(c) What happened immediately after the speaker counted the number of chicken poxes she had?
Ans: Immediately after the speaker counted the number of chicken poxes, one more pimple or blister appeared.
Q.7: Read and answer the questions:
“You say today is Saturday?
G’bye, I’m going out play!’
(a) Why was the girl so startled to hear that it is Saturday?
Ans: The girl was so startled to hear that it is Saturday because she had thought that it was not a holiday and she had to go to school.
(b) Why did she go out to play?
Ans: She went out to play because it was Saturday and her school was closed.
(c) What cured the little girl of her illness?
Ans: The girl was pretending to be ill because she did not want to go to school. Once she heard that it was Saturday and she did not have to go to school, all her made-up illnesses were cured.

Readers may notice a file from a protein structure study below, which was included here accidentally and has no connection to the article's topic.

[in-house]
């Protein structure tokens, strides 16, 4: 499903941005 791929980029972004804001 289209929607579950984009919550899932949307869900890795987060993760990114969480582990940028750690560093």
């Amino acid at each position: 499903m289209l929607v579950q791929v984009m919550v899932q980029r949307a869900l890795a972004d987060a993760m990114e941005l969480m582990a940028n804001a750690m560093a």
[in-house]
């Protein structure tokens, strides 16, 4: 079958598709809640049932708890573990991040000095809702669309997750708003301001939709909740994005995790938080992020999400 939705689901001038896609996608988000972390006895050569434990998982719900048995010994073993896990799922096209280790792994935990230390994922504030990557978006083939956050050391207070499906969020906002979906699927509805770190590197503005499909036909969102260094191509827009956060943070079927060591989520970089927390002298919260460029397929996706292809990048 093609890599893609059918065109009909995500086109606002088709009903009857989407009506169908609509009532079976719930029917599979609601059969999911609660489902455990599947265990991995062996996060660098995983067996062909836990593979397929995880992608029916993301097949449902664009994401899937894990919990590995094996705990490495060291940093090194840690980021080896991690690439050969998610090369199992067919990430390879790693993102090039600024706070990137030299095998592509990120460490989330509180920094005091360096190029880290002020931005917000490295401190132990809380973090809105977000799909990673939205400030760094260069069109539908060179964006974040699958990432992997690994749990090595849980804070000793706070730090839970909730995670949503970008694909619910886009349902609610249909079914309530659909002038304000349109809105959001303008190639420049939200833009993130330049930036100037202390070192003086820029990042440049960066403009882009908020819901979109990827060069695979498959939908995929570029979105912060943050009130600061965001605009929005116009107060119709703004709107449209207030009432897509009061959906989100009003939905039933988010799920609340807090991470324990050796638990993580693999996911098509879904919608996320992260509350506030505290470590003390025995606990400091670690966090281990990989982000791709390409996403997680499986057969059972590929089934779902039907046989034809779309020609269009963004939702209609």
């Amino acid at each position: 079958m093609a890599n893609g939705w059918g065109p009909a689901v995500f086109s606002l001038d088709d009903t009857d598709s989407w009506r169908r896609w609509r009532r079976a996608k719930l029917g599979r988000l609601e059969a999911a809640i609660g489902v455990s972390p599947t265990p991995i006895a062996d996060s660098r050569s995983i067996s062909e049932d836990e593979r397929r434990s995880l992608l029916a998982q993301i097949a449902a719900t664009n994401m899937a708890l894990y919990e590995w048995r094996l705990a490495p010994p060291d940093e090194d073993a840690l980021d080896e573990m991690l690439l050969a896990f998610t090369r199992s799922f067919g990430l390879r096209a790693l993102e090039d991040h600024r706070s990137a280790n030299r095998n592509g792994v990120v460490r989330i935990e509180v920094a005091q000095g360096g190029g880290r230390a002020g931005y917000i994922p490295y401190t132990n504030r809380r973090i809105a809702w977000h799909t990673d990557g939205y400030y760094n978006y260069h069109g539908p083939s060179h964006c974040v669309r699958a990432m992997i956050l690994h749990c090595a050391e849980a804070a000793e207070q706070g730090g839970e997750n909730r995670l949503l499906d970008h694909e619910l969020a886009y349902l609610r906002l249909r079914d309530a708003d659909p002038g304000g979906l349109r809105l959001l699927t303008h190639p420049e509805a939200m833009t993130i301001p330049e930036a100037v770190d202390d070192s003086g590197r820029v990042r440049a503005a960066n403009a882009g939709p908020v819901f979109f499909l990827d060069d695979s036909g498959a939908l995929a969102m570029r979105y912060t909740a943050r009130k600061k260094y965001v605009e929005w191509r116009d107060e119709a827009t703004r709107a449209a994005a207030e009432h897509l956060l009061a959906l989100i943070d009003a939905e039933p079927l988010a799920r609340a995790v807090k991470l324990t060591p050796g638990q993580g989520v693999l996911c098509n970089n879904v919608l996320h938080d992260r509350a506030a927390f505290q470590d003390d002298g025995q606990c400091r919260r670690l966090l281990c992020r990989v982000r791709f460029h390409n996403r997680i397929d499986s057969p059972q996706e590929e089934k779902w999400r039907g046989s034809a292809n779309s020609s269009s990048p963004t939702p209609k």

Q. 8: Peggy Ann Mckay was not sick. She was just making excuses to avoid going to school. Do you think she was wrong in making these excuses?
Ans: Peggy Ann Mckay was not being truthful and so, she was wrong. Also, children must go to school and study and not make excuses for not going to school. However, Peggy Ann Mackay is a small child, and mostly all children, at some point or the other, try to wriggle out of going to school because the attraction of playing and having a free day is very strong.
Q.9: What adjective can be used to describe Peggy Ann Mckay? Give examples from the poem.
Ans: An adjective that can be used to describe Peggy Ann Mckay very well is ‘imaginative’. If we are to look at the excuses she comes up with to prove that she is sick, we will understand that this is an appropriate adjective for her.
Examples from the poem:
_ My tonsils are as big as rocks,
_ I’m going blind in my right eye.
_ I’ve counted sixteen chicken pox